BloombergTOKYO (Bloomberg) — The Bank of Japan will keep monetary policy unchanged at its Sept. 18-19 meeting, according to all economists polled by Bloomberg. A majority point to the central bank staying on hold until after a sales-tax increase that could hurt the economy next year.
Some 57 percent of the 51 respondents said the most likely timing for the next shift would be in 2020 or later, and the overwhelming majority predicted tightening rather than easing. The poll was conducted from Sept. 5-11.
After policy adjustments made at the last meeting in July, economists now expect the central bank to wait and see how the economy responds to next October’s scheduled tax increase before making further changes. Previous hikes in the levy, which is set to rise to 10 percent from 8 percent, were followed by recessions.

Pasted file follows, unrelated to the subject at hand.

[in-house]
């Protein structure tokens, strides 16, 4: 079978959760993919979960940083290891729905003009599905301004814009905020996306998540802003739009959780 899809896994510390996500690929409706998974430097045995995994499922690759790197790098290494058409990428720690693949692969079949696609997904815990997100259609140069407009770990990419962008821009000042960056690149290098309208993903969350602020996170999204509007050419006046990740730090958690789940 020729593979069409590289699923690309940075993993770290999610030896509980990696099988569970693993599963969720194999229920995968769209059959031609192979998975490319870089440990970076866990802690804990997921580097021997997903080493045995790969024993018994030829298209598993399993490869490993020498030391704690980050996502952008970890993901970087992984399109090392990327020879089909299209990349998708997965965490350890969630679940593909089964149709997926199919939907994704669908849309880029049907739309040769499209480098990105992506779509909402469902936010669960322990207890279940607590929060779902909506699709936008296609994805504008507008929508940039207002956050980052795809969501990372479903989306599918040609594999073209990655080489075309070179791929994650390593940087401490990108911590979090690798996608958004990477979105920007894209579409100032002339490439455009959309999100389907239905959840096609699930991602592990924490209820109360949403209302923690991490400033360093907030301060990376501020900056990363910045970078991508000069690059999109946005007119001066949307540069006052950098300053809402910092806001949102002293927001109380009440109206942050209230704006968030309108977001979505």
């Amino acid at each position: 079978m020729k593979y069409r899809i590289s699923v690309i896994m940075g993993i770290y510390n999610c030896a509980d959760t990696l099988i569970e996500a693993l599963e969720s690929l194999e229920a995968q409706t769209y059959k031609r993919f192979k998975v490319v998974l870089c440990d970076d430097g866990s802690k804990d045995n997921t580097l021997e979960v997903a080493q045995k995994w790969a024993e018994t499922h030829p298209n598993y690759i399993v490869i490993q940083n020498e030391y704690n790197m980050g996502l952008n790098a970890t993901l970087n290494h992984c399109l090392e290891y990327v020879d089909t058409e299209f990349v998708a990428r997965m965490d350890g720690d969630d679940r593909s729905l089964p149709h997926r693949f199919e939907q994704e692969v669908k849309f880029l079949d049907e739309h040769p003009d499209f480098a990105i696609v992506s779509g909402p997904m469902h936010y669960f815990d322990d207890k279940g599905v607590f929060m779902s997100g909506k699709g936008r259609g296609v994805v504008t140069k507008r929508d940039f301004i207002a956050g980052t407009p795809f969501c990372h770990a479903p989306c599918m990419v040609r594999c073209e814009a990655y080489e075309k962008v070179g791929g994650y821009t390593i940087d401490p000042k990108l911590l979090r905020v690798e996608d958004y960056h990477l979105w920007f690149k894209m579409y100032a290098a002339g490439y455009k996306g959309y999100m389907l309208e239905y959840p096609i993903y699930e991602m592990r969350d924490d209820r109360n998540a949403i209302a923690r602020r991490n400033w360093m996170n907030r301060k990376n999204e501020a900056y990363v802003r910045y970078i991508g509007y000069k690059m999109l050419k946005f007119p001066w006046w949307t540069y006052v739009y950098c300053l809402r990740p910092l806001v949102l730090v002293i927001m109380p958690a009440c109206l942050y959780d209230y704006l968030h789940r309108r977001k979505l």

Governor Haruhiko Kuroda tweaked policy in July to make it more sustainable and promised to keep interest rates low for an extended period of time. The combination of allowing targeted bond yields to move in a wider range and introducing forward guidance left market players split over whether the BOJ had effectively tightened or eased its policy.
Given two choices to characterize the moves by the bank in July, 79 percent of respondents in the survey described them as a “stealth tapering,” while the rest said they represented a “strengthening of easing commitment.”
The moves by the bank came partly in response to criticism that the side effects of the BOJ’s easing program were distorting markets.
Only 4 percent of the economists polled this month said the BOJ had taken sufficient action to relieve the side effects. Some 69 percent said the BOJ had done “a little” to reduce the side effects.